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Greentown:How healthy, local food factors into development (or not)

September 11, 2010

(This article is part of a series based on our reporting at the GreenTown conference in Grand Rapids on September 10.)

Greentown’s first afternoon session in the  “Healthy Food, Little Waste” track was titled, “Fields, Forks & Futures: How Healthy, Local Food Factors into Development.” The speakers presented solid ideas for increasing the use of more sustainable, locally grown  foods .

The three speakers were:  Kathryn Colasanti, Academic Specialist, C.S. Mott Group for Sustainable Food Systems at Michigan State University;  Denis Jennisch, produce category manager, SYSCO Food Service of Grand Rapids; and Jerry Adams, president, West Michigan Cooperative.

Adams started off with a recap of the Grand Rapids area food co-op that sees itself as an online farmer’s market. The all-volunter organization posts the month’s offerings on its website; members place orders and then pick up their food a week or so later. West Michigan Cooperative works with 40 producers who bring foods like free range eggs, locally grown produce and grass fed beef–items that are not readily available in area supermarkets.

“The co-op provides easy access for the kind of foods my wife was looking for for my kids,” Adams said.

The co-op has also developed software that eases operations and shares if for free with other co-ops around the country who want to do something similar. Adams is currently looking into the option of making the site and ordering items available by hand-held device, including cell phones, with the intention of making access to healthy whole foods available to a wider range of people.

Jennisch described in detail how local SYSCO Food Service of Grand Rapids is leading a nationwide  company program, Success for Family Farms, in distributing locally grown foods to the institutions it serves. Its definition of local is anything grown or produced within the state. SYSCO began the initiative because of customer demand. Jennisch noted that it was working out well because he takes a relationship approach not a profits-here-and-now approach when dealing with local producers. While SYSCO is to be commended for this philosophy, it does not necessarily follow that other large food distributors would be willing to follow suit. In the current system, profit is the motive of choice.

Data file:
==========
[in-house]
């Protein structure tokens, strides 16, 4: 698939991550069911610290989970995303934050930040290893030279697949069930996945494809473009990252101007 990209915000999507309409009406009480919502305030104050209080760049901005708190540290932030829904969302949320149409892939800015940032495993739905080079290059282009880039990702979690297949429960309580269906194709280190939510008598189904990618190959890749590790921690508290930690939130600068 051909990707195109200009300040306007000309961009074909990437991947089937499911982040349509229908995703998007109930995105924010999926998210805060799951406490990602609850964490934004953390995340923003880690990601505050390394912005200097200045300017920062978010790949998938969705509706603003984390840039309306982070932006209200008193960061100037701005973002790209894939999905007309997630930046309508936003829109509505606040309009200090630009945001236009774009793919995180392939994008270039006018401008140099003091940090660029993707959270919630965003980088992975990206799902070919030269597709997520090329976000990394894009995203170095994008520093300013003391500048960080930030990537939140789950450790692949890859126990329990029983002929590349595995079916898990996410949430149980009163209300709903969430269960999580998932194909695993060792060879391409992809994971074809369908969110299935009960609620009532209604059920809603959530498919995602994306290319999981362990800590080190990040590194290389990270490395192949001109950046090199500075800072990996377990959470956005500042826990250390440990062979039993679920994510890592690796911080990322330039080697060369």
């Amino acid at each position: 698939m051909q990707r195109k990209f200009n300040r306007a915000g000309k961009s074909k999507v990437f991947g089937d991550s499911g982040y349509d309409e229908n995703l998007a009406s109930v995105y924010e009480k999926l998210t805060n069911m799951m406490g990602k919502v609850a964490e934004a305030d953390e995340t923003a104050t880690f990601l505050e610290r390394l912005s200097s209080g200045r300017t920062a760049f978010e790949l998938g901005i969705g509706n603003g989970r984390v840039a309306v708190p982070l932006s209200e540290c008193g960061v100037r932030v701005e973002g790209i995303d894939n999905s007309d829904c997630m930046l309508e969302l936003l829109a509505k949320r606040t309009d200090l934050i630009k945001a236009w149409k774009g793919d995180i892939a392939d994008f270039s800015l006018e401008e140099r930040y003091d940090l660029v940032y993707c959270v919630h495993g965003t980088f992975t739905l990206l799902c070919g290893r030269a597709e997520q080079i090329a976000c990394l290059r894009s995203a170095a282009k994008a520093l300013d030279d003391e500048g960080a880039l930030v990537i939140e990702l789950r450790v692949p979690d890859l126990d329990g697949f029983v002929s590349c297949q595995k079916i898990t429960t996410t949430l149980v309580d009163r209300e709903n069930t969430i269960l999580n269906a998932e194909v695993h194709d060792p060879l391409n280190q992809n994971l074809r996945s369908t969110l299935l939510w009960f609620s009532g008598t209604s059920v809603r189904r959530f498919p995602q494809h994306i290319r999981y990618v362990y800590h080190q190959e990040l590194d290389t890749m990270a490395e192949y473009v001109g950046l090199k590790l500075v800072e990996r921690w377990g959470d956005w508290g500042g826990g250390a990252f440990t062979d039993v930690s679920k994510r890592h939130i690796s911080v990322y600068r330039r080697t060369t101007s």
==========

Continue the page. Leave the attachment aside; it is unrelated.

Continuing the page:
Jennisch also pointed out that local and sustainably produced foods were listed among six of the top ten food trends identified by a recent National Restaurant Association poll. So, another question remains. When local food is no longer trendy, will local farmers be cast to the side?

Last, and certainly most on top of the real issues, Kathryn Colasanti made a compelling case for the Michigan Good Food Charter. You can view or download the 36-page .pdf document online. Colasanti explained that  charter expands on the premise that good food is 1) HealthyIt provides nourishment and enables people to thrive; 2) GreenIt was produced in a manner that is environmentally sustainable; 3) FairNo one along the production line was exploited for its creation; and 4) AffordableAll people have access to it. “If we could move forward to these goals with our food system, Michigan would be the place to be,” she said.

To bring the ideals of the charter into effect within the current economic system, Colasanti said that Michigan would need to establish food business districts where buyers, sellers and processors can collaborate in one location. She mentioned that some locations could function as urban agri-tourism destinations. Second, she said the state should provide institutions such as prisons, schools and hospitals with incentives for purchasing locally produced foods. Third, she said the state needs to actively pursue the preservation of farmlands and provide current and new farmers incentives to keep vulnerable tracts as farms rather than developments.

“Access to healthy food should be available to everyone,” she said. “Cities take on issues like housing and transportation. They should take food on, too. They should allow and facilitate urban agriculture and use local food groups as a resource.”

Colasanti then invited the audience to visit the Michigan Good Food Charter web site to sign on as a supporter of the charter. Sad to say, chances that state government will adopt the charter are slim. She encouraged people to contact their legislators in support of the charter. “We might see adoption of policy issue by issue, ” she said. “But we don’t want to alienate wide-scale agriculture. There are concerns that we’re against big agriculture. The charter is a good educational piece, a guide for policy.”

And there lay the crux of the matter. Equitable access to good, sustainable food that’s produced without exploitation of workers will not happen as long as legislators represent the big-money food industry lobbyists who continue to control Michigan’s and US food policy.

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